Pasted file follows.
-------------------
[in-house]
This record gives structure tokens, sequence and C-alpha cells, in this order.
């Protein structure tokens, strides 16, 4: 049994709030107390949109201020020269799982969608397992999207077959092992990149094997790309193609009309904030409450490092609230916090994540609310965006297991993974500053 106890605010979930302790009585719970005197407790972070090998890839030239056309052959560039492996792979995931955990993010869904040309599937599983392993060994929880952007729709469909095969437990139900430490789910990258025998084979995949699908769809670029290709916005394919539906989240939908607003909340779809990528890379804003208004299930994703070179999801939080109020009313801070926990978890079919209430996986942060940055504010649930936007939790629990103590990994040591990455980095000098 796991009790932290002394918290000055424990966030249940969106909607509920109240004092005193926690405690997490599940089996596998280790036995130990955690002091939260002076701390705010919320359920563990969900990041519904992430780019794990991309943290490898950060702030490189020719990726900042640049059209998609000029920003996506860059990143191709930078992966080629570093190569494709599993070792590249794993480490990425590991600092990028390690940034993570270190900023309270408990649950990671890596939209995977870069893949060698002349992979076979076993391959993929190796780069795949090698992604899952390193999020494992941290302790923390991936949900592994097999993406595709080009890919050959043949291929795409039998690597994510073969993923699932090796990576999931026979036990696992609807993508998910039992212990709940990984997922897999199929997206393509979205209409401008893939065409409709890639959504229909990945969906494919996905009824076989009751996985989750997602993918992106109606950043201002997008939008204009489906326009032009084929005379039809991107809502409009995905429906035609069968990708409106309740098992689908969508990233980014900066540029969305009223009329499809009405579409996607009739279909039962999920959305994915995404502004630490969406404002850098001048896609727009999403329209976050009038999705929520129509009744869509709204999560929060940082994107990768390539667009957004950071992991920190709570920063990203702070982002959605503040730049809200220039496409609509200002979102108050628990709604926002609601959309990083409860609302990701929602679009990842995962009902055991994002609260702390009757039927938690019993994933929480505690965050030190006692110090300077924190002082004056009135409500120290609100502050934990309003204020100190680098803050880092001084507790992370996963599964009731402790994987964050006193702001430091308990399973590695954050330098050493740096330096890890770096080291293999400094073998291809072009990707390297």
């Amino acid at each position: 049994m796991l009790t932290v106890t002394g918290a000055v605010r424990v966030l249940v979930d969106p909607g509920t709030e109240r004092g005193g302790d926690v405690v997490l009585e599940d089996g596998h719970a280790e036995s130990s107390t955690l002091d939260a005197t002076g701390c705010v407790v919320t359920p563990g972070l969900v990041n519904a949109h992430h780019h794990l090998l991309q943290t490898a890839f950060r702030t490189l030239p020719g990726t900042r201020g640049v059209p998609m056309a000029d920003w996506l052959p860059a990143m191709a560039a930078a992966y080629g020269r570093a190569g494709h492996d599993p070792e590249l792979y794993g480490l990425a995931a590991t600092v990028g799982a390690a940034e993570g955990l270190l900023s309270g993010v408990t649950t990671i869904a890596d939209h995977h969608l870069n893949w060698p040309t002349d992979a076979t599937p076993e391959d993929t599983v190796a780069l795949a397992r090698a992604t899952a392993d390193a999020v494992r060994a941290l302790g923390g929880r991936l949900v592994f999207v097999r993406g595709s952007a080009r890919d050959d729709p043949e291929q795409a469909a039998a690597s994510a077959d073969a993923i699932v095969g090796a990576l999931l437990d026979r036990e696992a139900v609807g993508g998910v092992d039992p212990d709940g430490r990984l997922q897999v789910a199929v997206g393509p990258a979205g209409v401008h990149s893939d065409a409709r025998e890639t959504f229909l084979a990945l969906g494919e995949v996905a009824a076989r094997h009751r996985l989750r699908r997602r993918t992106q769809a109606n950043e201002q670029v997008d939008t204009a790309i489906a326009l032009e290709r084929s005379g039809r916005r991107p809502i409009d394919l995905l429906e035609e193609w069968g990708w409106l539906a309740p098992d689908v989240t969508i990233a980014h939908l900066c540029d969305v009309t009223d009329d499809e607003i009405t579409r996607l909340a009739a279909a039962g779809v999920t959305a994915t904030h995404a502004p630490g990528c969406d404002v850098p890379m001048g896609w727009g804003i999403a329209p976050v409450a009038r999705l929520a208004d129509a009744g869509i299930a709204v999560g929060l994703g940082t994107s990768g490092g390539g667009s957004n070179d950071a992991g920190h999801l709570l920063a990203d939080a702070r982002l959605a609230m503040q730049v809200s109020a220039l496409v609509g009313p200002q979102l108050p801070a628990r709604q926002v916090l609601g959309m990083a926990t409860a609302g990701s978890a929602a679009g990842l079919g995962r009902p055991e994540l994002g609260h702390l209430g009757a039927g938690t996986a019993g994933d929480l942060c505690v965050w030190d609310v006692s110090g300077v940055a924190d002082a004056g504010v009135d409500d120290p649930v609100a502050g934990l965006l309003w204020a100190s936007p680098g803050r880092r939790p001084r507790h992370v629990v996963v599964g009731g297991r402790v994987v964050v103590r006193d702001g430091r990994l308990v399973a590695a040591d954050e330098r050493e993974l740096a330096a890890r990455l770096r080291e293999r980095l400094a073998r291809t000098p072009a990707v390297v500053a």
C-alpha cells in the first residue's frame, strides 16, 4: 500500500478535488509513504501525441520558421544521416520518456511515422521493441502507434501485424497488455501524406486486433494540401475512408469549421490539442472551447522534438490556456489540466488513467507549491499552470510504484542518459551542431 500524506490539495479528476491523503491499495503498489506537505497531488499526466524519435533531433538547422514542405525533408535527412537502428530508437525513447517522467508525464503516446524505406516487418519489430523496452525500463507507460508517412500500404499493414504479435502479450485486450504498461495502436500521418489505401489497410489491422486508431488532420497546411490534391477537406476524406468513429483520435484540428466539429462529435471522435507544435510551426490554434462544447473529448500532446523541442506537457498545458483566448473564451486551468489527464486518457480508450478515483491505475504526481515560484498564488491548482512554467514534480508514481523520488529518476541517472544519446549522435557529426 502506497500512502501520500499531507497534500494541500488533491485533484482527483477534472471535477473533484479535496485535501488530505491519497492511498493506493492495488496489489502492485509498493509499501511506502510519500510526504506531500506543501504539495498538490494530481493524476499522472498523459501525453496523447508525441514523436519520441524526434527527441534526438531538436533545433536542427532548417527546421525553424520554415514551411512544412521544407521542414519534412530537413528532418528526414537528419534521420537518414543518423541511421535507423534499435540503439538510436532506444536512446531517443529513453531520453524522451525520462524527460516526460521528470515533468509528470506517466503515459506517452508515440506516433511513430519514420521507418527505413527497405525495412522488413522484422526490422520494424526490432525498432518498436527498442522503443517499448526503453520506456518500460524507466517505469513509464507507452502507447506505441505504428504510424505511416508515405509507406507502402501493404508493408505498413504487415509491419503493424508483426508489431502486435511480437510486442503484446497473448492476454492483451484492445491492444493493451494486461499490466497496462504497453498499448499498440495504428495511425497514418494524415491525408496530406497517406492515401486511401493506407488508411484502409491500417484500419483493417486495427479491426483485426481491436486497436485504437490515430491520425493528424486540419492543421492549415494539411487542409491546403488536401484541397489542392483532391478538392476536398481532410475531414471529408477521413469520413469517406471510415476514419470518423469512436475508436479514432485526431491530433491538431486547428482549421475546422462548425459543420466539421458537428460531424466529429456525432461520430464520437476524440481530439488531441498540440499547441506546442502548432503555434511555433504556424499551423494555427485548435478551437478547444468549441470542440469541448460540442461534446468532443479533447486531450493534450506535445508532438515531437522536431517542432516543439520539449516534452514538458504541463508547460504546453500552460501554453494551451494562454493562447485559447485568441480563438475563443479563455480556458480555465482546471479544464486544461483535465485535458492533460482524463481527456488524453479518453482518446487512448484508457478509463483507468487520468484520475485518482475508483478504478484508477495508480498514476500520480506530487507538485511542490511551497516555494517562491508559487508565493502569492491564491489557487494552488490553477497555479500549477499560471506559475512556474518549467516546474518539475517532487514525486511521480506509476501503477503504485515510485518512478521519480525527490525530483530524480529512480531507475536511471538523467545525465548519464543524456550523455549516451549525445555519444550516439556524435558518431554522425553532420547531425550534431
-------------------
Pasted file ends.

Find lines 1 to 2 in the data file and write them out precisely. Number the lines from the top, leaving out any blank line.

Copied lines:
[in-house]
This record gives structure tokens, sequence and C-alpha cells, in this order.